Foreign tourists are said to be among those killed and injured in a suicide attack in Istanbul’s main tourism district. Turkish officials say at least 10 people – nine of them Germans – were killed and 15 others injured.
Police and ambulances were quickly on the scene of the blast. The powerful explosion heard across much of the city struck late morning in Istanbul’s Sultanahmet district the main tourism quarter of the city.
Turkish President Recep Tayyip Erdogan condemned the attack.
“Turkey is a top target for all terrorist groups in the region,” he said, adding that “Turkey is fighting against all of them equally.”
Turkish Prime Minister Ahmet Davutoglu said the attack is believed to have been carried out by Islamic State.
Speaking after the an emergency security meeting he pledged to fight the militant group until it no longer “remains a threat” to Turkey or the world.
“Our fight against Daesh (an arabic acronym for Islamic State) that carried out this attack will continue with determination. We will not take a step back in our fight against Daesh, our resolve will continue as in our fight against all terrorist organizations,” he said.
Known details of the attack were given a news conference following the emergency meeting of senior ministers and intelligence chiefs.
The bomber was identified as a 28-year-old described as of Syrian origin, and most of those killed and injured were foreign nationals.
Turkey’s state-run news agency said Davutoglu spoke on the phone with German Chancellor Angela Merkel to express his condolences.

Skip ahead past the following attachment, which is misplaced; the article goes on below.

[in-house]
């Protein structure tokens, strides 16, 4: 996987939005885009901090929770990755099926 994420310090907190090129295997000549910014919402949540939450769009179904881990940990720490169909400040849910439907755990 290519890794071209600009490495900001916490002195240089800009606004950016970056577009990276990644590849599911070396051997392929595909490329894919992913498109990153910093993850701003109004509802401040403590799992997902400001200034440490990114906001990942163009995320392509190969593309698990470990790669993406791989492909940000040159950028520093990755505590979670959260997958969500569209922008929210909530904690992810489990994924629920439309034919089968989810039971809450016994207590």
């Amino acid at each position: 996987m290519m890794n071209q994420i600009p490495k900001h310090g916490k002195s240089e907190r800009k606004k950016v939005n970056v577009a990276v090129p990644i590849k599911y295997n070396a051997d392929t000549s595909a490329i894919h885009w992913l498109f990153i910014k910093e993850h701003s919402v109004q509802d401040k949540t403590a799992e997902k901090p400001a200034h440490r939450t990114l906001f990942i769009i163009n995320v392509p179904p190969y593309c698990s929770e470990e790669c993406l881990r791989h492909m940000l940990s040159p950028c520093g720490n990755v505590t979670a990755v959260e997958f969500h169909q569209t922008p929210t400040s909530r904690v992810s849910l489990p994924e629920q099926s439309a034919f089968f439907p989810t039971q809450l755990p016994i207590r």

Speaking to reporters in Berlin, Merkel condemned the attack, saying that the “international terrorism is once again showing its cruel and inhuman face.”
Local media, citing security officials, say the Islamic State is the chief suspect behind the attack.
Although the group never claimed responsibility, IS militants were blamed last year for two suicide attacks that killed more than 130 people, including one in the capital, Ankara.
The government has been criticized by the opposition and its allies for failing to crackdown hard enough on the jihadist group, instead focusing attention on its battle against the Kurdish rebel group the PKK, a charge it strenuously denies.
Observers say Kurdish rebels could also be a suspect, Turkish security forces are carrying out a major crackdown across towns and cities in the predominantly Kurdish southeast.
A splinter Kurdish group called TAK claimed responsibility for a mortar attack last month on Istanbul’s second largest airport.
The Sultanahmet neighborhood is Istanbul’s main sightseeing area and home of the Topkapi Palace, Blue Mosque and Hagia Sophia museum.
Witness Ali Hakan Ataman said it was a big explosion. “I was in a shock for a while right after it happened. Blood and flesh were spattered on us and I am sure I saw six or seven people laying on the ground dead…” he said.
Another witness, Erdogan Salihli, said people went briefly silent right after the blast. “As people were trying to figure out what really happened the cries of people at the scene was very tragic,” he said.